This content was created by the National Sleep Foundation
Feeling foggy and forgetful these days? One key to sharpening your memory may be reworking your sleep schedule so that you get more shuteye, since your brain works overtime while you’re in bed to help boost your ability to remember. A healthy dose of sleep can help you...
Learn new skills.
Whether you’ve just been taught how to play piano or knit, getting enough shuteye will help cement what you learned, allowing you to perform better the next time that you sit in front of the keyboard or pick up a pair of needles. This may be because the new skills are transferred to more permanent regions of the brain while you sleep—especially if that sleep occurs soon after learning the new information. So take a nap shortly after your keyboard lesson. Even just 30 minutes of rest may help improve your memory of what you just learned.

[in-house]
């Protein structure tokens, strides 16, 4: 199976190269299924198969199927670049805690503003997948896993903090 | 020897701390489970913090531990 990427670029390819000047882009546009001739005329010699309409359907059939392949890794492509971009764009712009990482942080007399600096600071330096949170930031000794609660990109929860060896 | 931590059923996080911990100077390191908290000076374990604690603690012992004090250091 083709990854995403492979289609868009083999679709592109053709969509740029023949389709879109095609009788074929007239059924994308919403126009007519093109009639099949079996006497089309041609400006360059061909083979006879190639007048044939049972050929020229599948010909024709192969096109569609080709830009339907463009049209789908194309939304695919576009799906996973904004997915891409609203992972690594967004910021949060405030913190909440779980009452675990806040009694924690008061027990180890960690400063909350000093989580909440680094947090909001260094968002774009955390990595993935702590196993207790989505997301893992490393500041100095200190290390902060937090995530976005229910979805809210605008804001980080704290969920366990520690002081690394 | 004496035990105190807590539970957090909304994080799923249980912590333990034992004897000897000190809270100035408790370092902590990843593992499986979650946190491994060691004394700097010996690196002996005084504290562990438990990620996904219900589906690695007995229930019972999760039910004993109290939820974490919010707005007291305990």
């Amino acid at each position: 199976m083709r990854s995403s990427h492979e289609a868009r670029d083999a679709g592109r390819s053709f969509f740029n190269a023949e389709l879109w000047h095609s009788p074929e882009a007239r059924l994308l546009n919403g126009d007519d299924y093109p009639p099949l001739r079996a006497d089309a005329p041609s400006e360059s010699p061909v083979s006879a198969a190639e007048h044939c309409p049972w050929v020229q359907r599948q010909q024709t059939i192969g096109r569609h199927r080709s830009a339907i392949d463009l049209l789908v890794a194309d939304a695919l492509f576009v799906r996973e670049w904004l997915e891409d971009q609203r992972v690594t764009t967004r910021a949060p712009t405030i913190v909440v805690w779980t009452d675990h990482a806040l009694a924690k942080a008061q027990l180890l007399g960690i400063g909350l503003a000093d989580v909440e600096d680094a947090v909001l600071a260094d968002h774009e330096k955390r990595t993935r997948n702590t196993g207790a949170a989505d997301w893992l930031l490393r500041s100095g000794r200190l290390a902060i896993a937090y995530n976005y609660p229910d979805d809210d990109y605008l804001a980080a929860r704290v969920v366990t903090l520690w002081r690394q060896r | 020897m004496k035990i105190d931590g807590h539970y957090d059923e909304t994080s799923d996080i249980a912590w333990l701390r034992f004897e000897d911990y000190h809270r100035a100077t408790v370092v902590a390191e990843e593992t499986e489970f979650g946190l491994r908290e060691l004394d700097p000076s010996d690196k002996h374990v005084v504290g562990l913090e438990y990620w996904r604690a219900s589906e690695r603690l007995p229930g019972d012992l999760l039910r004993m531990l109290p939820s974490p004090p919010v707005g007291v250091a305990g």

Create long-term memories.
Your friend who remembers everything that she’s read, heard, or seen may just be a great sleeper. Think of it like this: When you’re awake, your mind takes little snapshots of your experiences—what you read while studying for a test, say, or meeting new coworkers for the first time. Then, after you drift off to dreamland, the brain replays those events like video clips and builds new neuron connections to turn the experiences into long-term memories that you’ll be able to recall at least six weeks later.
Improve your focus.
Ever have one of those days where you find yourself reading the same sentence or paragraph over and over—and you just can't seem to concentrate properly? Not only is your memory given a boost while you sleep, but going into the day well rested will make it easier to stay attentive to your work and digest new information.